Maine Real Estate Insider Share:  
 
 
     
  March 25, 2014  
     
  Leveraging Public Entertainment Space
by Josh Fifield, Account Executive at Clark Insurance
 
     
 
 
 
 
   
 
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While patrons of the Cumberland County Civic Center and the Cross Insurance Center in Bangor enjoy the comforts and acoustics of these two fine facilities, the amenities are merely a veneer to the heart of the buildings in which people gather. Led by Cianbro Construction, the subcontractors and fabrication companies that employed hundreds of skilled workers have created enduring structures that will create large economic waves in both regions.

In Portland, much of the money expended will never be seen by the public as improvements are in the walls, ceilings and under the floor. The $33 million renovation of the 1977 structure on Spring Street entailed replacing and upgrading HVAC, plumbing, electrical and ice-making mechanicals that are the underpinning of this community resource. That said, one definite highlight for public use is bathroom upgrades including 76 new stalls in the ladies’ rooms; a long overdue improvement.

Another less apparent change are louvered doors separating the widened concourse spaces from the arena. The vastly improved air handling system required the change as without them, it would be nearly impossible to open the doors against the airflow.

Another cost center was the need to comply with both building codes and the Americans with Disabilities Act requirements. Elevators, ramps and reconfigured seating will make this property accessible to all who wish to enjoy the many performing artists, sports events and conventions that choose the Civic Center as their venue.

Another enhancement is the transformation of the single loading dock into multiple bays. This one decision means the time and cost of staging a show will be reduced due to the speed with which stage hands can load in and load out. That alone, officials believe, will make this facility that much more attractive to touring companies that try to control their operating costs.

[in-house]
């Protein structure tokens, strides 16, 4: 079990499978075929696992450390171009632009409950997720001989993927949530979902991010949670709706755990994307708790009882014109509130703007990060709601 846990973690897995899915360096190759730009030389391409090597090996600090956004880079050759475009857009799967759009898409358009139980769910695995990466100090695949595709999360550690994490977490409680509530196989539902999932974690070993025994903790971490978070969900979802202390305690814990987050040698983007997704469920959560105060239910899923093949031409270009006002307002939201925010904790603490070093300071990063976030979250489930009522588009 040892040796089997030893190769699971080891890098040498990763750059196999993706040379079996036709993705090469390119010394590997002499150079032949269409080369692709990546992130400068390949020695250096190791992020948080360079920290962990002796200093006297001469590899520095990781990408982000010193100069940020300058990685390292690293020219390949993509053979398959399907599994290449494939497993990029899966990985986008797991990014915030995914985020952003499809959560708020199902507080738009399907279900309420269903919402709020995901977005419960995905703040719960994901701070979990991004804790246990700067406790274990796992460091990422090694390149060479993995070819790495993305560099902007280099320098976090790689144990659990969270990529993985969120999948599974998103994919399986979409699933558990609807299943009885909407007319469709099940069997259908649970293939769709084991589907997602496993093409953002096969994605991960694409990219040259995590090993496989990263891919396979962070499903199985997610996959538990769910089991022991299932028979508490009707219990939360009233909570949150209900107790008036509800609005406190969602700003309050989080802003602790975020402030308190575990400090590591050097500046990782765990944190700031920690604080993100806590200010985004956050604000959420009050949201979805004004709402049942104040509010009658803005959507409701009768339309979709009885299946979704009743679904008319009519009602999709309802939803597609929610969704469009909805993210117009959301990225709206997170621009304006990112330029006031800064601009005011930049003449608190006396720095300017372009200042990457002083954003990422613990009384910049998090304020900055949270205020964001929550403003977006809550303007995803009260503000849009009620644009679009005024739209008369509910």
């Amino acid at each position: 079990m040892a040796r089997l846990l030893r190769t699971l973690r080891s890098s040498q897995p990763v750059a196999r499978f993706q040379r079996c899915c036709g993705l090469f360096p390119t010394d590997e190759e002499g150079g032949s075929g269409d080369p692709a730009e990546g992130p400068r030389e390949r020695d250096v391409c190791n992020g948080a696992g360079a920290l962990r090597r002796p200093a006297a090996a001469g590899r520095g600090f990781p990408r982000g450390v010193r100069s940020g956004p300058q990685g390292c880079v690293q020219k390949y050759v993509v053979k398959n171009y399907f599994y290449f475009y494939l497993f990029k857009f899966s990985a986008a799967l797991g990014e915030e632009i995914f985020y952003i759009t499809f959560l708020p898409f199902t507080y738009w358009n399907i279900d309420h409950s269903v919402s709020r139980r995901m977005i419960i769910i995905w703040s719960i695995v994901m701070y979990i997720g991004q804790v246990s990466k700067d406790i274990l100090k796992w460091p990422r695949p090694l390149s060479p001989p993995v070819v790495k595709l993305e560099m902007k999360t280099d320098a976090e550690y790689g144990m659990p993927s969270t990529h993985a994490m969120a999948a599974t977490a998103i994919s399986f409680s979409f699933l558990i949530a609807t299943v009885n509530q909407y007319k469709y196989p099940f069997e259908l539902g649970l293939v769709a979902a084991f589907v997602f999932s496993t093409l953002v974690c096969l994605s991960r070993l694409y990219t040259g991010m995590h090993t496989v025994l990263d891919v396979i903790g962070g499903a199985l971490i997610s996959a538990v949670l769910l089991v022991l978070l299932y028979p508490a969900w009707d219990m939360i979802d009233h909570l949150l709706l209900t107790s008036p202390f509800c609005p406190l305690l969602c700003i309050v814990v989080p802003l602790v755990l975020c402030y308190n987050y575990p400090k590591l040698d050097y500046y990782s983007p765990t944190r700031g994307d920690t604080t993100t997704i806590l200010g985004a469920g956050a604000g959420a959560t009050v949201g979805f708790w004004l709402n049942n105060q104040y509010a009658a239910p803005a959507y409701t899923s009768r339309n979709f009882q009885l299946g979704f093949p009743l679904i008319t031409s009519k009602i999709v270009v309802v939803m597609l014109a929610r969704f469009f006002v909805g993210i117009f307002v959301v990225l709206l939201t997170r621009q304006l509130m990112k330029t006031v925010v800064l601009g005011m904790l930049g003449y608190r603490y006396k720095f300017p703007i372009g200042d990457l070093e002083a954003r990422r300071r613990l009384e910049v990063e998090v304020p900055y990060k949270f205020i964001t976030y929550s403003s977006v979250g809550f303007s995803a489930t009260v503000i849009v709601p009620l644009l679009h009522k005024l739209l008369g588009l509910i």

For North Berwick-based Hussey Seating Company, the project was a big win in keeping this public expenditure within the Maine economy. Newly upholstered seats from the fourth generation manufacturer are both attractive (a warm burgundy) as well as comfortable.

Above the newly named Clark Insurance Entrance at Spring and Center Streets, an attractive open space has been created for concessions and also will serve as the “green” room for featured concert performers. Artists returning to Portland will be very pleasantly surprised by the transformation. The floor in this area is a composite that is non-skid and will wear well during the decades ahead; definitely a feature developers and builders will want to examine.

In Bangor, The Cross Insurance Center replaced the iconic Bangor Auditorium that, for decades, gave thrills to spectators parked in the nosebleed seats particularly during tourney time for high school basketball. The new facility comfortably seats 8,000 for concerts and is attracting a wider variety of world-famous performers. One of the key economic decisions was to include an adjacent convention and meeting facility that accommodates as many as 2,000 patrons.

Beyond the voter-approved $65 million investment, the facility is in close proximity to Hollywood Casino and the ever-evolving public spaces along the scenic Penobscot River. For those unfamiliar with Bangor, it serves as the economic hub for most of Eastern and Northern Maine as well as the Maritime provinces – particularly when the exchange rate between Canada and the U.S. is favorable. Having facilities and events attractive to a wide audience assures that Bangor has many bright and prosperous years in its future.

Bangor residents and policymakers have been intentional in their strategic investments. Permitting the casino, bonding the Cross Insurance Center and supporting the American Folk Festival is reminiscent of the revival of Portland’s Old Port District – lots of excitement, private investment and consumer activity throughout the region.

The bottom line is that both these arenas have and will continue to spur real estate development and business investment as these two cities continue to serve as magnets for tourism and business enterprise.

Josh Fifield also serves on the MEREDA Membership Committee.

 
     
     
     
 

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